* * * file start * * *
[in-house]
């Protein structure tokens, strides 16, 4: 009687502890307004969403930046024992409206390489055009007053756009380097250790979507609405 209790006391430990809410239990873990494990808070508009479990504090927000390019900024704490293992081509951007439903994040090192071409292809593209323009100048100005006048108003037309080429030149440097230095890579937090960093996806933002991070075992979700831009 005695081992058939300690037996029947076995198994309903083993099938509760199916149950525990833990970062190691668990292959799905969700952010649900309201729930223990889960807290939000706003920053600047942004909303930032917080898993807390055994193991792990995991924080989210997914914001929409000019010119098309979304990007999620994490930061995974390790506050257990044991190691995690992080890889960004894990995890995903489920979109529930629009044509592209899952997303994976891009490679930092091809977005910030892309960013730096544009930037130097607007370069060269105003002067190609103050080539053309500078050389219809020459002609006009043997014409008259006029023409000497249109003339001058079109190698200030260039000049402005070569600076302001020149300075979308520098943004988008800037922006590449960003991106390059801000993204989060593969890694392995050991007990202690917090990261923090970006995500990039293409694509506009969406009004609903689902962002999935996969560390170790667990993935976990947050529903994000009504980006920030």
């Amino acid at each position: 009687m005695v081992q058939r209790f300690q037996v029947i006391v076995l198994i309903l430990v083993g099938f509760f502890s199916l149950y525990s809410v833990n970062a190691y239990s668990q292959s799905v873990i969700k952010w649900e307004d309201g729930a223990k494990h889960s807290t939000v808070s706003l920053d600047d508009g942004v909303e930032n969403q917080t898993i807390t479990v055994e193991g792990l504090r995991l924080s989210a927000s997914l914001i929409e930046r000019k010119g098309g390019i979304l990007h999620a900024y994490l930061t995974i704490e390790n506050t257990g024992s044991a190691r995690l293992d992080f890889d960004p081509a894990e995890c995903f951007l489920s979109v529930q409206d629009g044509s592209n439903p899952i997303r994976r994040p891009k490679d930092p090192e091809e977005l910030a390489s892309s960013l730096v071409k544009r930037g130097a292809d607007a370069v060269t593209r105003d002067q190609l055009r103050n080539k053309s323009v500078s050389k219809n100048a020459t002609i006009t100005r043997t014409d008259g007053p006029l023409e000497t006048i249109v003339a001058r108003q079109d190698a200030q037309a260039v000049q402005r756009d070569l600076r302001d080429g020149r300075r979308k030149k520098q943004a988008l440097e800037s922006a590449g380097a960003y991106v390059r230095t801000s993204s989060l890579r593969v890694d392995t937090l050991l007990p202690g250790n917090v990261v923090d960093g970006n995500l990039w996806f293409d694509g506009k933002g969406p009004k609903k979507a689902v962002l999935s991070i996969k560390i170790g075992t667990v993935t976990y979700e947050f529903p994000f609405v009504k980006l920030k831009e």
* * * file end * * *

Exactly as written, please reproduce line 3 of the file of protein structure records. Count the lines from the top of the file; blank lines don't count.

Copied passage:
């Amino acid at each position: 009687m005695v081992q058939r209790f300690q037996v029947i006391v076995l198994i309903l430990v083993g099938f509760f502890s199916l149950y525990s809410v833990n970062a190691y239990s668990q292959s799905v873990i969700k952010w649900e307004d309201g729930a223990k494990h889960s807290t939000v808070s706003l920053d600047d508009g942004v909303e930032n969403q917080t898993i807390t479990v055994e193991g792990l504090r995991l924080s989210a927000s997914l914001i929409e930046r000019k010119g098309g390019i979304l990007h999620a900024y994490l930061t995974i704490e390790n506050t257990g024992s044991a190691r995690l293992d992080f890889d960004p081509a894990e995890c995903f951007l489920s979109v529930q409206d629009g044509s592209n439903p899952i997303r994976r994040p891009k490679d930092p090192e091809e977005l910030a390489s892309s960013l730096v071409k544009r930037g130097a292809d607007a370069v060269t593209r105003d002067q190609l055009r103050n080539k053309s323009v500078s050389k219809n100048a020459t002609i006009t100005r043997t014409d008259g007053p006029l023409e000497t006048i249109v003339a001058r108003q079109d190698a200030q037309a260039v000049q402005r756009d070569l600076r302001d080429g020149r300075r979308k030149k520098q943004a988008l440097e800037s922006a590449g380097a960003y991106v390059r230095t801000s993204s989060l890579r593969v890694d392995t937090l050991l007990p202690g250790n917090v990261v923090d960093g970006n995500l990039w996806f293409d694509g506009k933002g969406p009004k609903k979507a689902v962002l999935s991070i996969k560390i170790g075992t667990v993935t976990y979700e947050f529903p994000f609405v009504k980006l920030k831009e």